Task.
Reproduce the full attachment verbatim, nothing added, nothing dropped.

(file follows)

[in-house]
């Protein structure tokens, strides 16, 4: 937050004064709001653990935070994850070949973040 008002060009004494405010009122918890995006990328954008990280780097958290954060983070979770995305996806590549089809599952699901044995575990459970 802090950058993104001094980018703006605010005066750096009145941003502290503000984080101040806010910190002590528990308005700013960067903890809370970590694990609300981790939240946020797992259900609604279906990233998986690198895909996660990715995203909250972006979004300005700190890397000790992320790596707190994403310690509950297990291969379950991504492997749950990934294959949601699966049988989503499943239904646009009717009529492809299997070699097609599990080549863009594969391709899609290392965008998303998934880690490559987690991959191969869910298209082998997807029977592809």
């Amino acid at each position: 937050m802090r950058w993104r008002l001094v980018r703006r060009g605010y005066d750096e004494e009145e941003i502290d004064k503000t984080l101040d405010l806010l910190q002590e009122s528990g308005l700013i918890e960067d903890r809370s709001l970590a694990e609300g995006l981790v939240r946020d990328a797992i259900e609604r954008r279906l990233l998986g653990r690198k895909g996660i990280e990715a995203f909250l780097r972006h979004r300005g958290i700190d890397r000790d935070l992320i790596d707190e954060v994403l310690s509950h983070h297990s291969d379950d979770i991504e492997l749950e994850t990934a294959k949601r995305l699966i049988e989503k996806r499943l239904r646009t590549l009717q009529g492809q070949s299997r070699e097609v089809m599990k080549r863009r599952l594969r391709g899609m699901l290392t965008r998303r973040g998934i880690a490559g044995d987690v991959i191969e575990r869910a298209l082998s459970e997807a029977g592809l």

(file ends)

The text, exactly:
[in-house]
């Protein structure tokens, strides 16, 4: 937050004064709001653990935070994850070949973040 008002060009004494405010009122918890995006990328954008990280780097958290954060983070979770995305996806590549089809599952699901044995575990459970 802090950058993104001094980018703006605010005066750096009145941003502290503000984080101040806010910190002590528990308005700013960067903890809370970590694990609300981790939240946020797992259900609604279906990233998986690198895909996660990715995203909250972006979004300005700190890397000790992320790596707190994403310690509950297990291969379950991504492997749950990934294959949601699966049988989503499943239904646009009717009529492809299997070699097609599990080549863009594969391709899609290392965008998303998934880690490559987690991959191969869910298209082998997807029977592809």
């Amino acid at each position: 937050m802090r950058w993104r008002l001094v980018r703006r060009g605010y005066d750096e004494e009145e941003i502290d004064k503000t984080l101040d405010l806010l910190q002590e009122s528990g308005l700013i918890e960067d903890r809370s709001l970590a694990e609300g995006l981790v939240r946020d990328a797992i259900e609604r954008r279906l990233l998986g653990r690198k895909g996660i990280e990715a995203f909250l780097r972006h979004r300005g958290i700190d890397r000790d935070l992320i790596d707190e954060v994403l310690s509950h983070h297990s291969d379950d979770i991504e492997l749950e994850t990934a294959k949601r995305l699966i049988e989503k996806r499943l239904r646009t590549l009717q009529g492809q070949s299997r070699e097609v089809m599990k080549r863009r599952l594969r391709g899609m699901l290392t965008r998303r973040g998934i880690a490559g044995d987690v991959i191969e575990r869910a298209l082998s459970e997807a029977g592809l």